Somewhat Art Nouveau in Style, Don’t You Think?
This lovely little wooden cabin in Central Highlands, Victoria, Australia is the finest gem of its kind, embellished with fork style natural shaped columns that zigzag around the exterior, providing support to the roof. The cottage is blessed with tall trees on all sides that make good boundary to it for the utmost privacy. And though it may look like but a small shed at first glance, it actually contains a remarkable amount of space, including 2 bedrooms, a living room, a bathroom and a kitchen just like any other normal sized urban home.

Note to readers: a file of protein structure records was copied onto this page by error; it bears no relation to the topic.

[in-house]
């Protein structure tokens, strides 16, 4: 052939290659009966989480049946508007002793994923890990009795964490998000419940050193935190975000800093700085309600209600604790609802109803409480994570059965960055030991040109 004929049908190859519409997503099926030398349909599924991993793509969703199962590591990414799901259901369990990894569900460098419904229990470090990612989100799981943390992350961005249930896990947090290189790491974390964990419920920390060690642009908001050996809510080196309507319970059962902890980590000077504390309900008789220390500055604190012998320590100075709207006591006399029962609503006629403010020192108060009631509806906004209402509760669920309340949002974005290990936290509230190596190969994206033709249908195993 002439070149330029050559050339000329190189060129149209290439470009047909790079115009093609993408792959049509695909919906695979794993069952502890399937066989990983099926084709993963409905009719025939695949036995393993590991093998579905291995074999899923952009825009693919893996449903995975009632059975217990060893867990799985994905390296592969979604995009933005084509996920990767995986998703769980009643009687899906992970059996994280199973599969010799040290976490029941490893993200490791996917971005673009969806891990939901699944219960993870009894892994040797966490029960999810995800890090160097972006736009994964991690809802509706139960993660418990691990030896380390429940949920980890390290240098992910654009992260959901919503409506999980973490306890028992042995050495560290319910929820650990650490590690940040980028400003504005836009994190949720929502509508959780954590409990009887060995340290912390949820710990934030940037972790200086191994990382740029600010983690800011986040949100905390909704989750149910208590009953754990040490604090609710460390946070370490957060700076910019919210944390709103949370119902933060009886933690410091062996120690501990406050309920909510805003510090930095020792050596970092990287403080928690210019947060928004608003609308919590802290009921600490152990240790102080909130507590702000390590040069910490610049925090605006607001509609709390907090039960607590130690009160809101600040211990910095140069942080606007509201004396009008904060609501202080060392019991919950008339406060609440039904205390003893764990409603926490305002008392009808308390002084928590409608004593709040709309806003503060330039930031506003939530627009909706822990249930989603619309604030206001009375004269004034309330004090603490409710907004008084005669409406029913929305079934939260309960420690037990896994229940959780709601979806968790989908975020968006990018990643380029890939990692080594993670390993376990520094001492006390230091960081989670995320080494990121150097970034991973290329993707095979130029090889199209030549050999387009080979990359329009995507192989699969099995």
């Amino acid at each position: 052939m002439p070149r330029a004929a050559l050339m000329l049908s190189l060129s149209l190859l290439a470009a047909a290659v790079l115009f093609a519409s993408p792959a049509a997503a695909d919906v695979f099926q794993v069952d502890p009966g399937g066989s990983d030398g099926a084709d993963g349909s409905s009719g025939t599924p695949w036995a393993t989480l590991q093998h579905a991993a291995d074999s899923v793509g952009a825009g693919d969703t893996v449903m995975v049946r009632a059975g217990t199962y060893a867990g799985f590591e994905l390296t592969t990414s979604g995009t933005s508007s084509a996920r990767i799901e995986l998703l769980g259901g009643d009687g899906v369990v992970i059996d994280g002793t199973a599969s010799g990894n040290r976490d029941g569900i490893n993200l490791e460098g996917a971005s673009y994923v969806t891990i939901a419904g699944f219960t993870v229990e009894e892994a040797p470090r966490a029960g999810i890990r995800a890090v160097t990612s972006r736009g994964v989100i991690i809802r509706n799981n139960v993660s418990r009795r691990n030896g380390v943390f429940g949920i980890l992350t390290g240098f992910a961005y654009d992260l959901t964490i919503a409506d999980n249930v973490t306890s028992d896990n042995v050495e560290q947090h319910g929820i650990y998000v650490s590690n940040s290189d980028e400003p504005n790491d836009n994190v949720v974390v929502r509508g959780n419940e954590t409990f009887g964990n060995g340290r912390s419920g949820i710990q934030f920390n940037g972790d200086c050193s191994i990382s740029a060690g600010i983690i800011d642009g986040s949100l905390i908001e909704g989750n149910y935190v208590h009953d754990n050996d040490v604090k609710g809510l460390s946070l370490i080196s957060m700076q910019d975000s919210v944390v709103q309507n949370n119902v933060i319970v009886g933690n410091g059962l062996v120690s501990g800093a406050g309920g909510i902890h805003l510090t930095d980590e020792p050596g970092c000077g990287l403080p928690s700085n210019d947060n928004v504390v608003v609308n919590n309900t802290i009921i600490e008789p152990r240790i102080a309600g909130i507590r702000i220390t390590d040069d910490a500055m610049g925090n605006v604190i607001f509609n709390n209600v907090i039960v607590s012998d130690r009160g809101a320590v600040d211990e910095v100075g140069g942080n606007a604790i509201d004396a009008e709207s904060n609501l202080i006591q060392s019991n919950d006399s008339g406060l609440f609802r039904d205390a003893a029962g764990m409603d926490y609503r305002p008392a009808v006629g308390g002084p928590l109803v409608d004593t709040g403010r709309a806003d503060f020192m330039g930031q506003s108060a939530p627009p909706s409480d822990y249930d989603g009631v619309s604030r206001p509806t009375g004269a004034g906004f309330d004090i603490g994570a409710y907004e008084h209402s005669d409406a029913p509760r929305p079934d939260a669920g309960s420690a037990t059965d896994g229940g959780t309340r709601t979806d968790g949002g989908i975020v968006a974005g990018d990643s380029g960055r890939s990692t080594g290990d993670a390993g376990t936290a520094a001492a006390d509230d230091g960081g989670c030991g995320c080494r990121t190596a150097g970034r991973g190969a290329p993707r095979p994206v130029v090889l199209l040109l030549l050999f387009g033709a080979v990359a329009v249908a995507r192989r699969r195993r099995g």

The zigzagging external columns connect with a system of wooden trusses to form the structure supporting the building’s overhanging roof. A number of trees were felled to make room for the cabin, but were then milled and cured onsite to provide panels for lining the interior. This project has evolved the building type, the small weekender, by answering a simple question—how does one go into a forest and use the forms of the ecology to build a house? The project is a small cabin in Victoria’s Central Highlands. The clients are medical practitioners/ academics with a daughter attending university. The brief included a living area, small kitchen, bathroom and two bedrooms. They asked for a small forest cabin in which they could practice choral signing. They desired a small habitat that connected them with the isolation one finds in a forest, and the closeness to the birdlife. The bifurcations were sourced from forest floors and farmland, and, due to their age, were well seasoned. Stringybark trees were removed from the site to make way for the new house. A mobile milling machine was delivered to site, and the lining boards were milled, cured on site, and then fixed internally.
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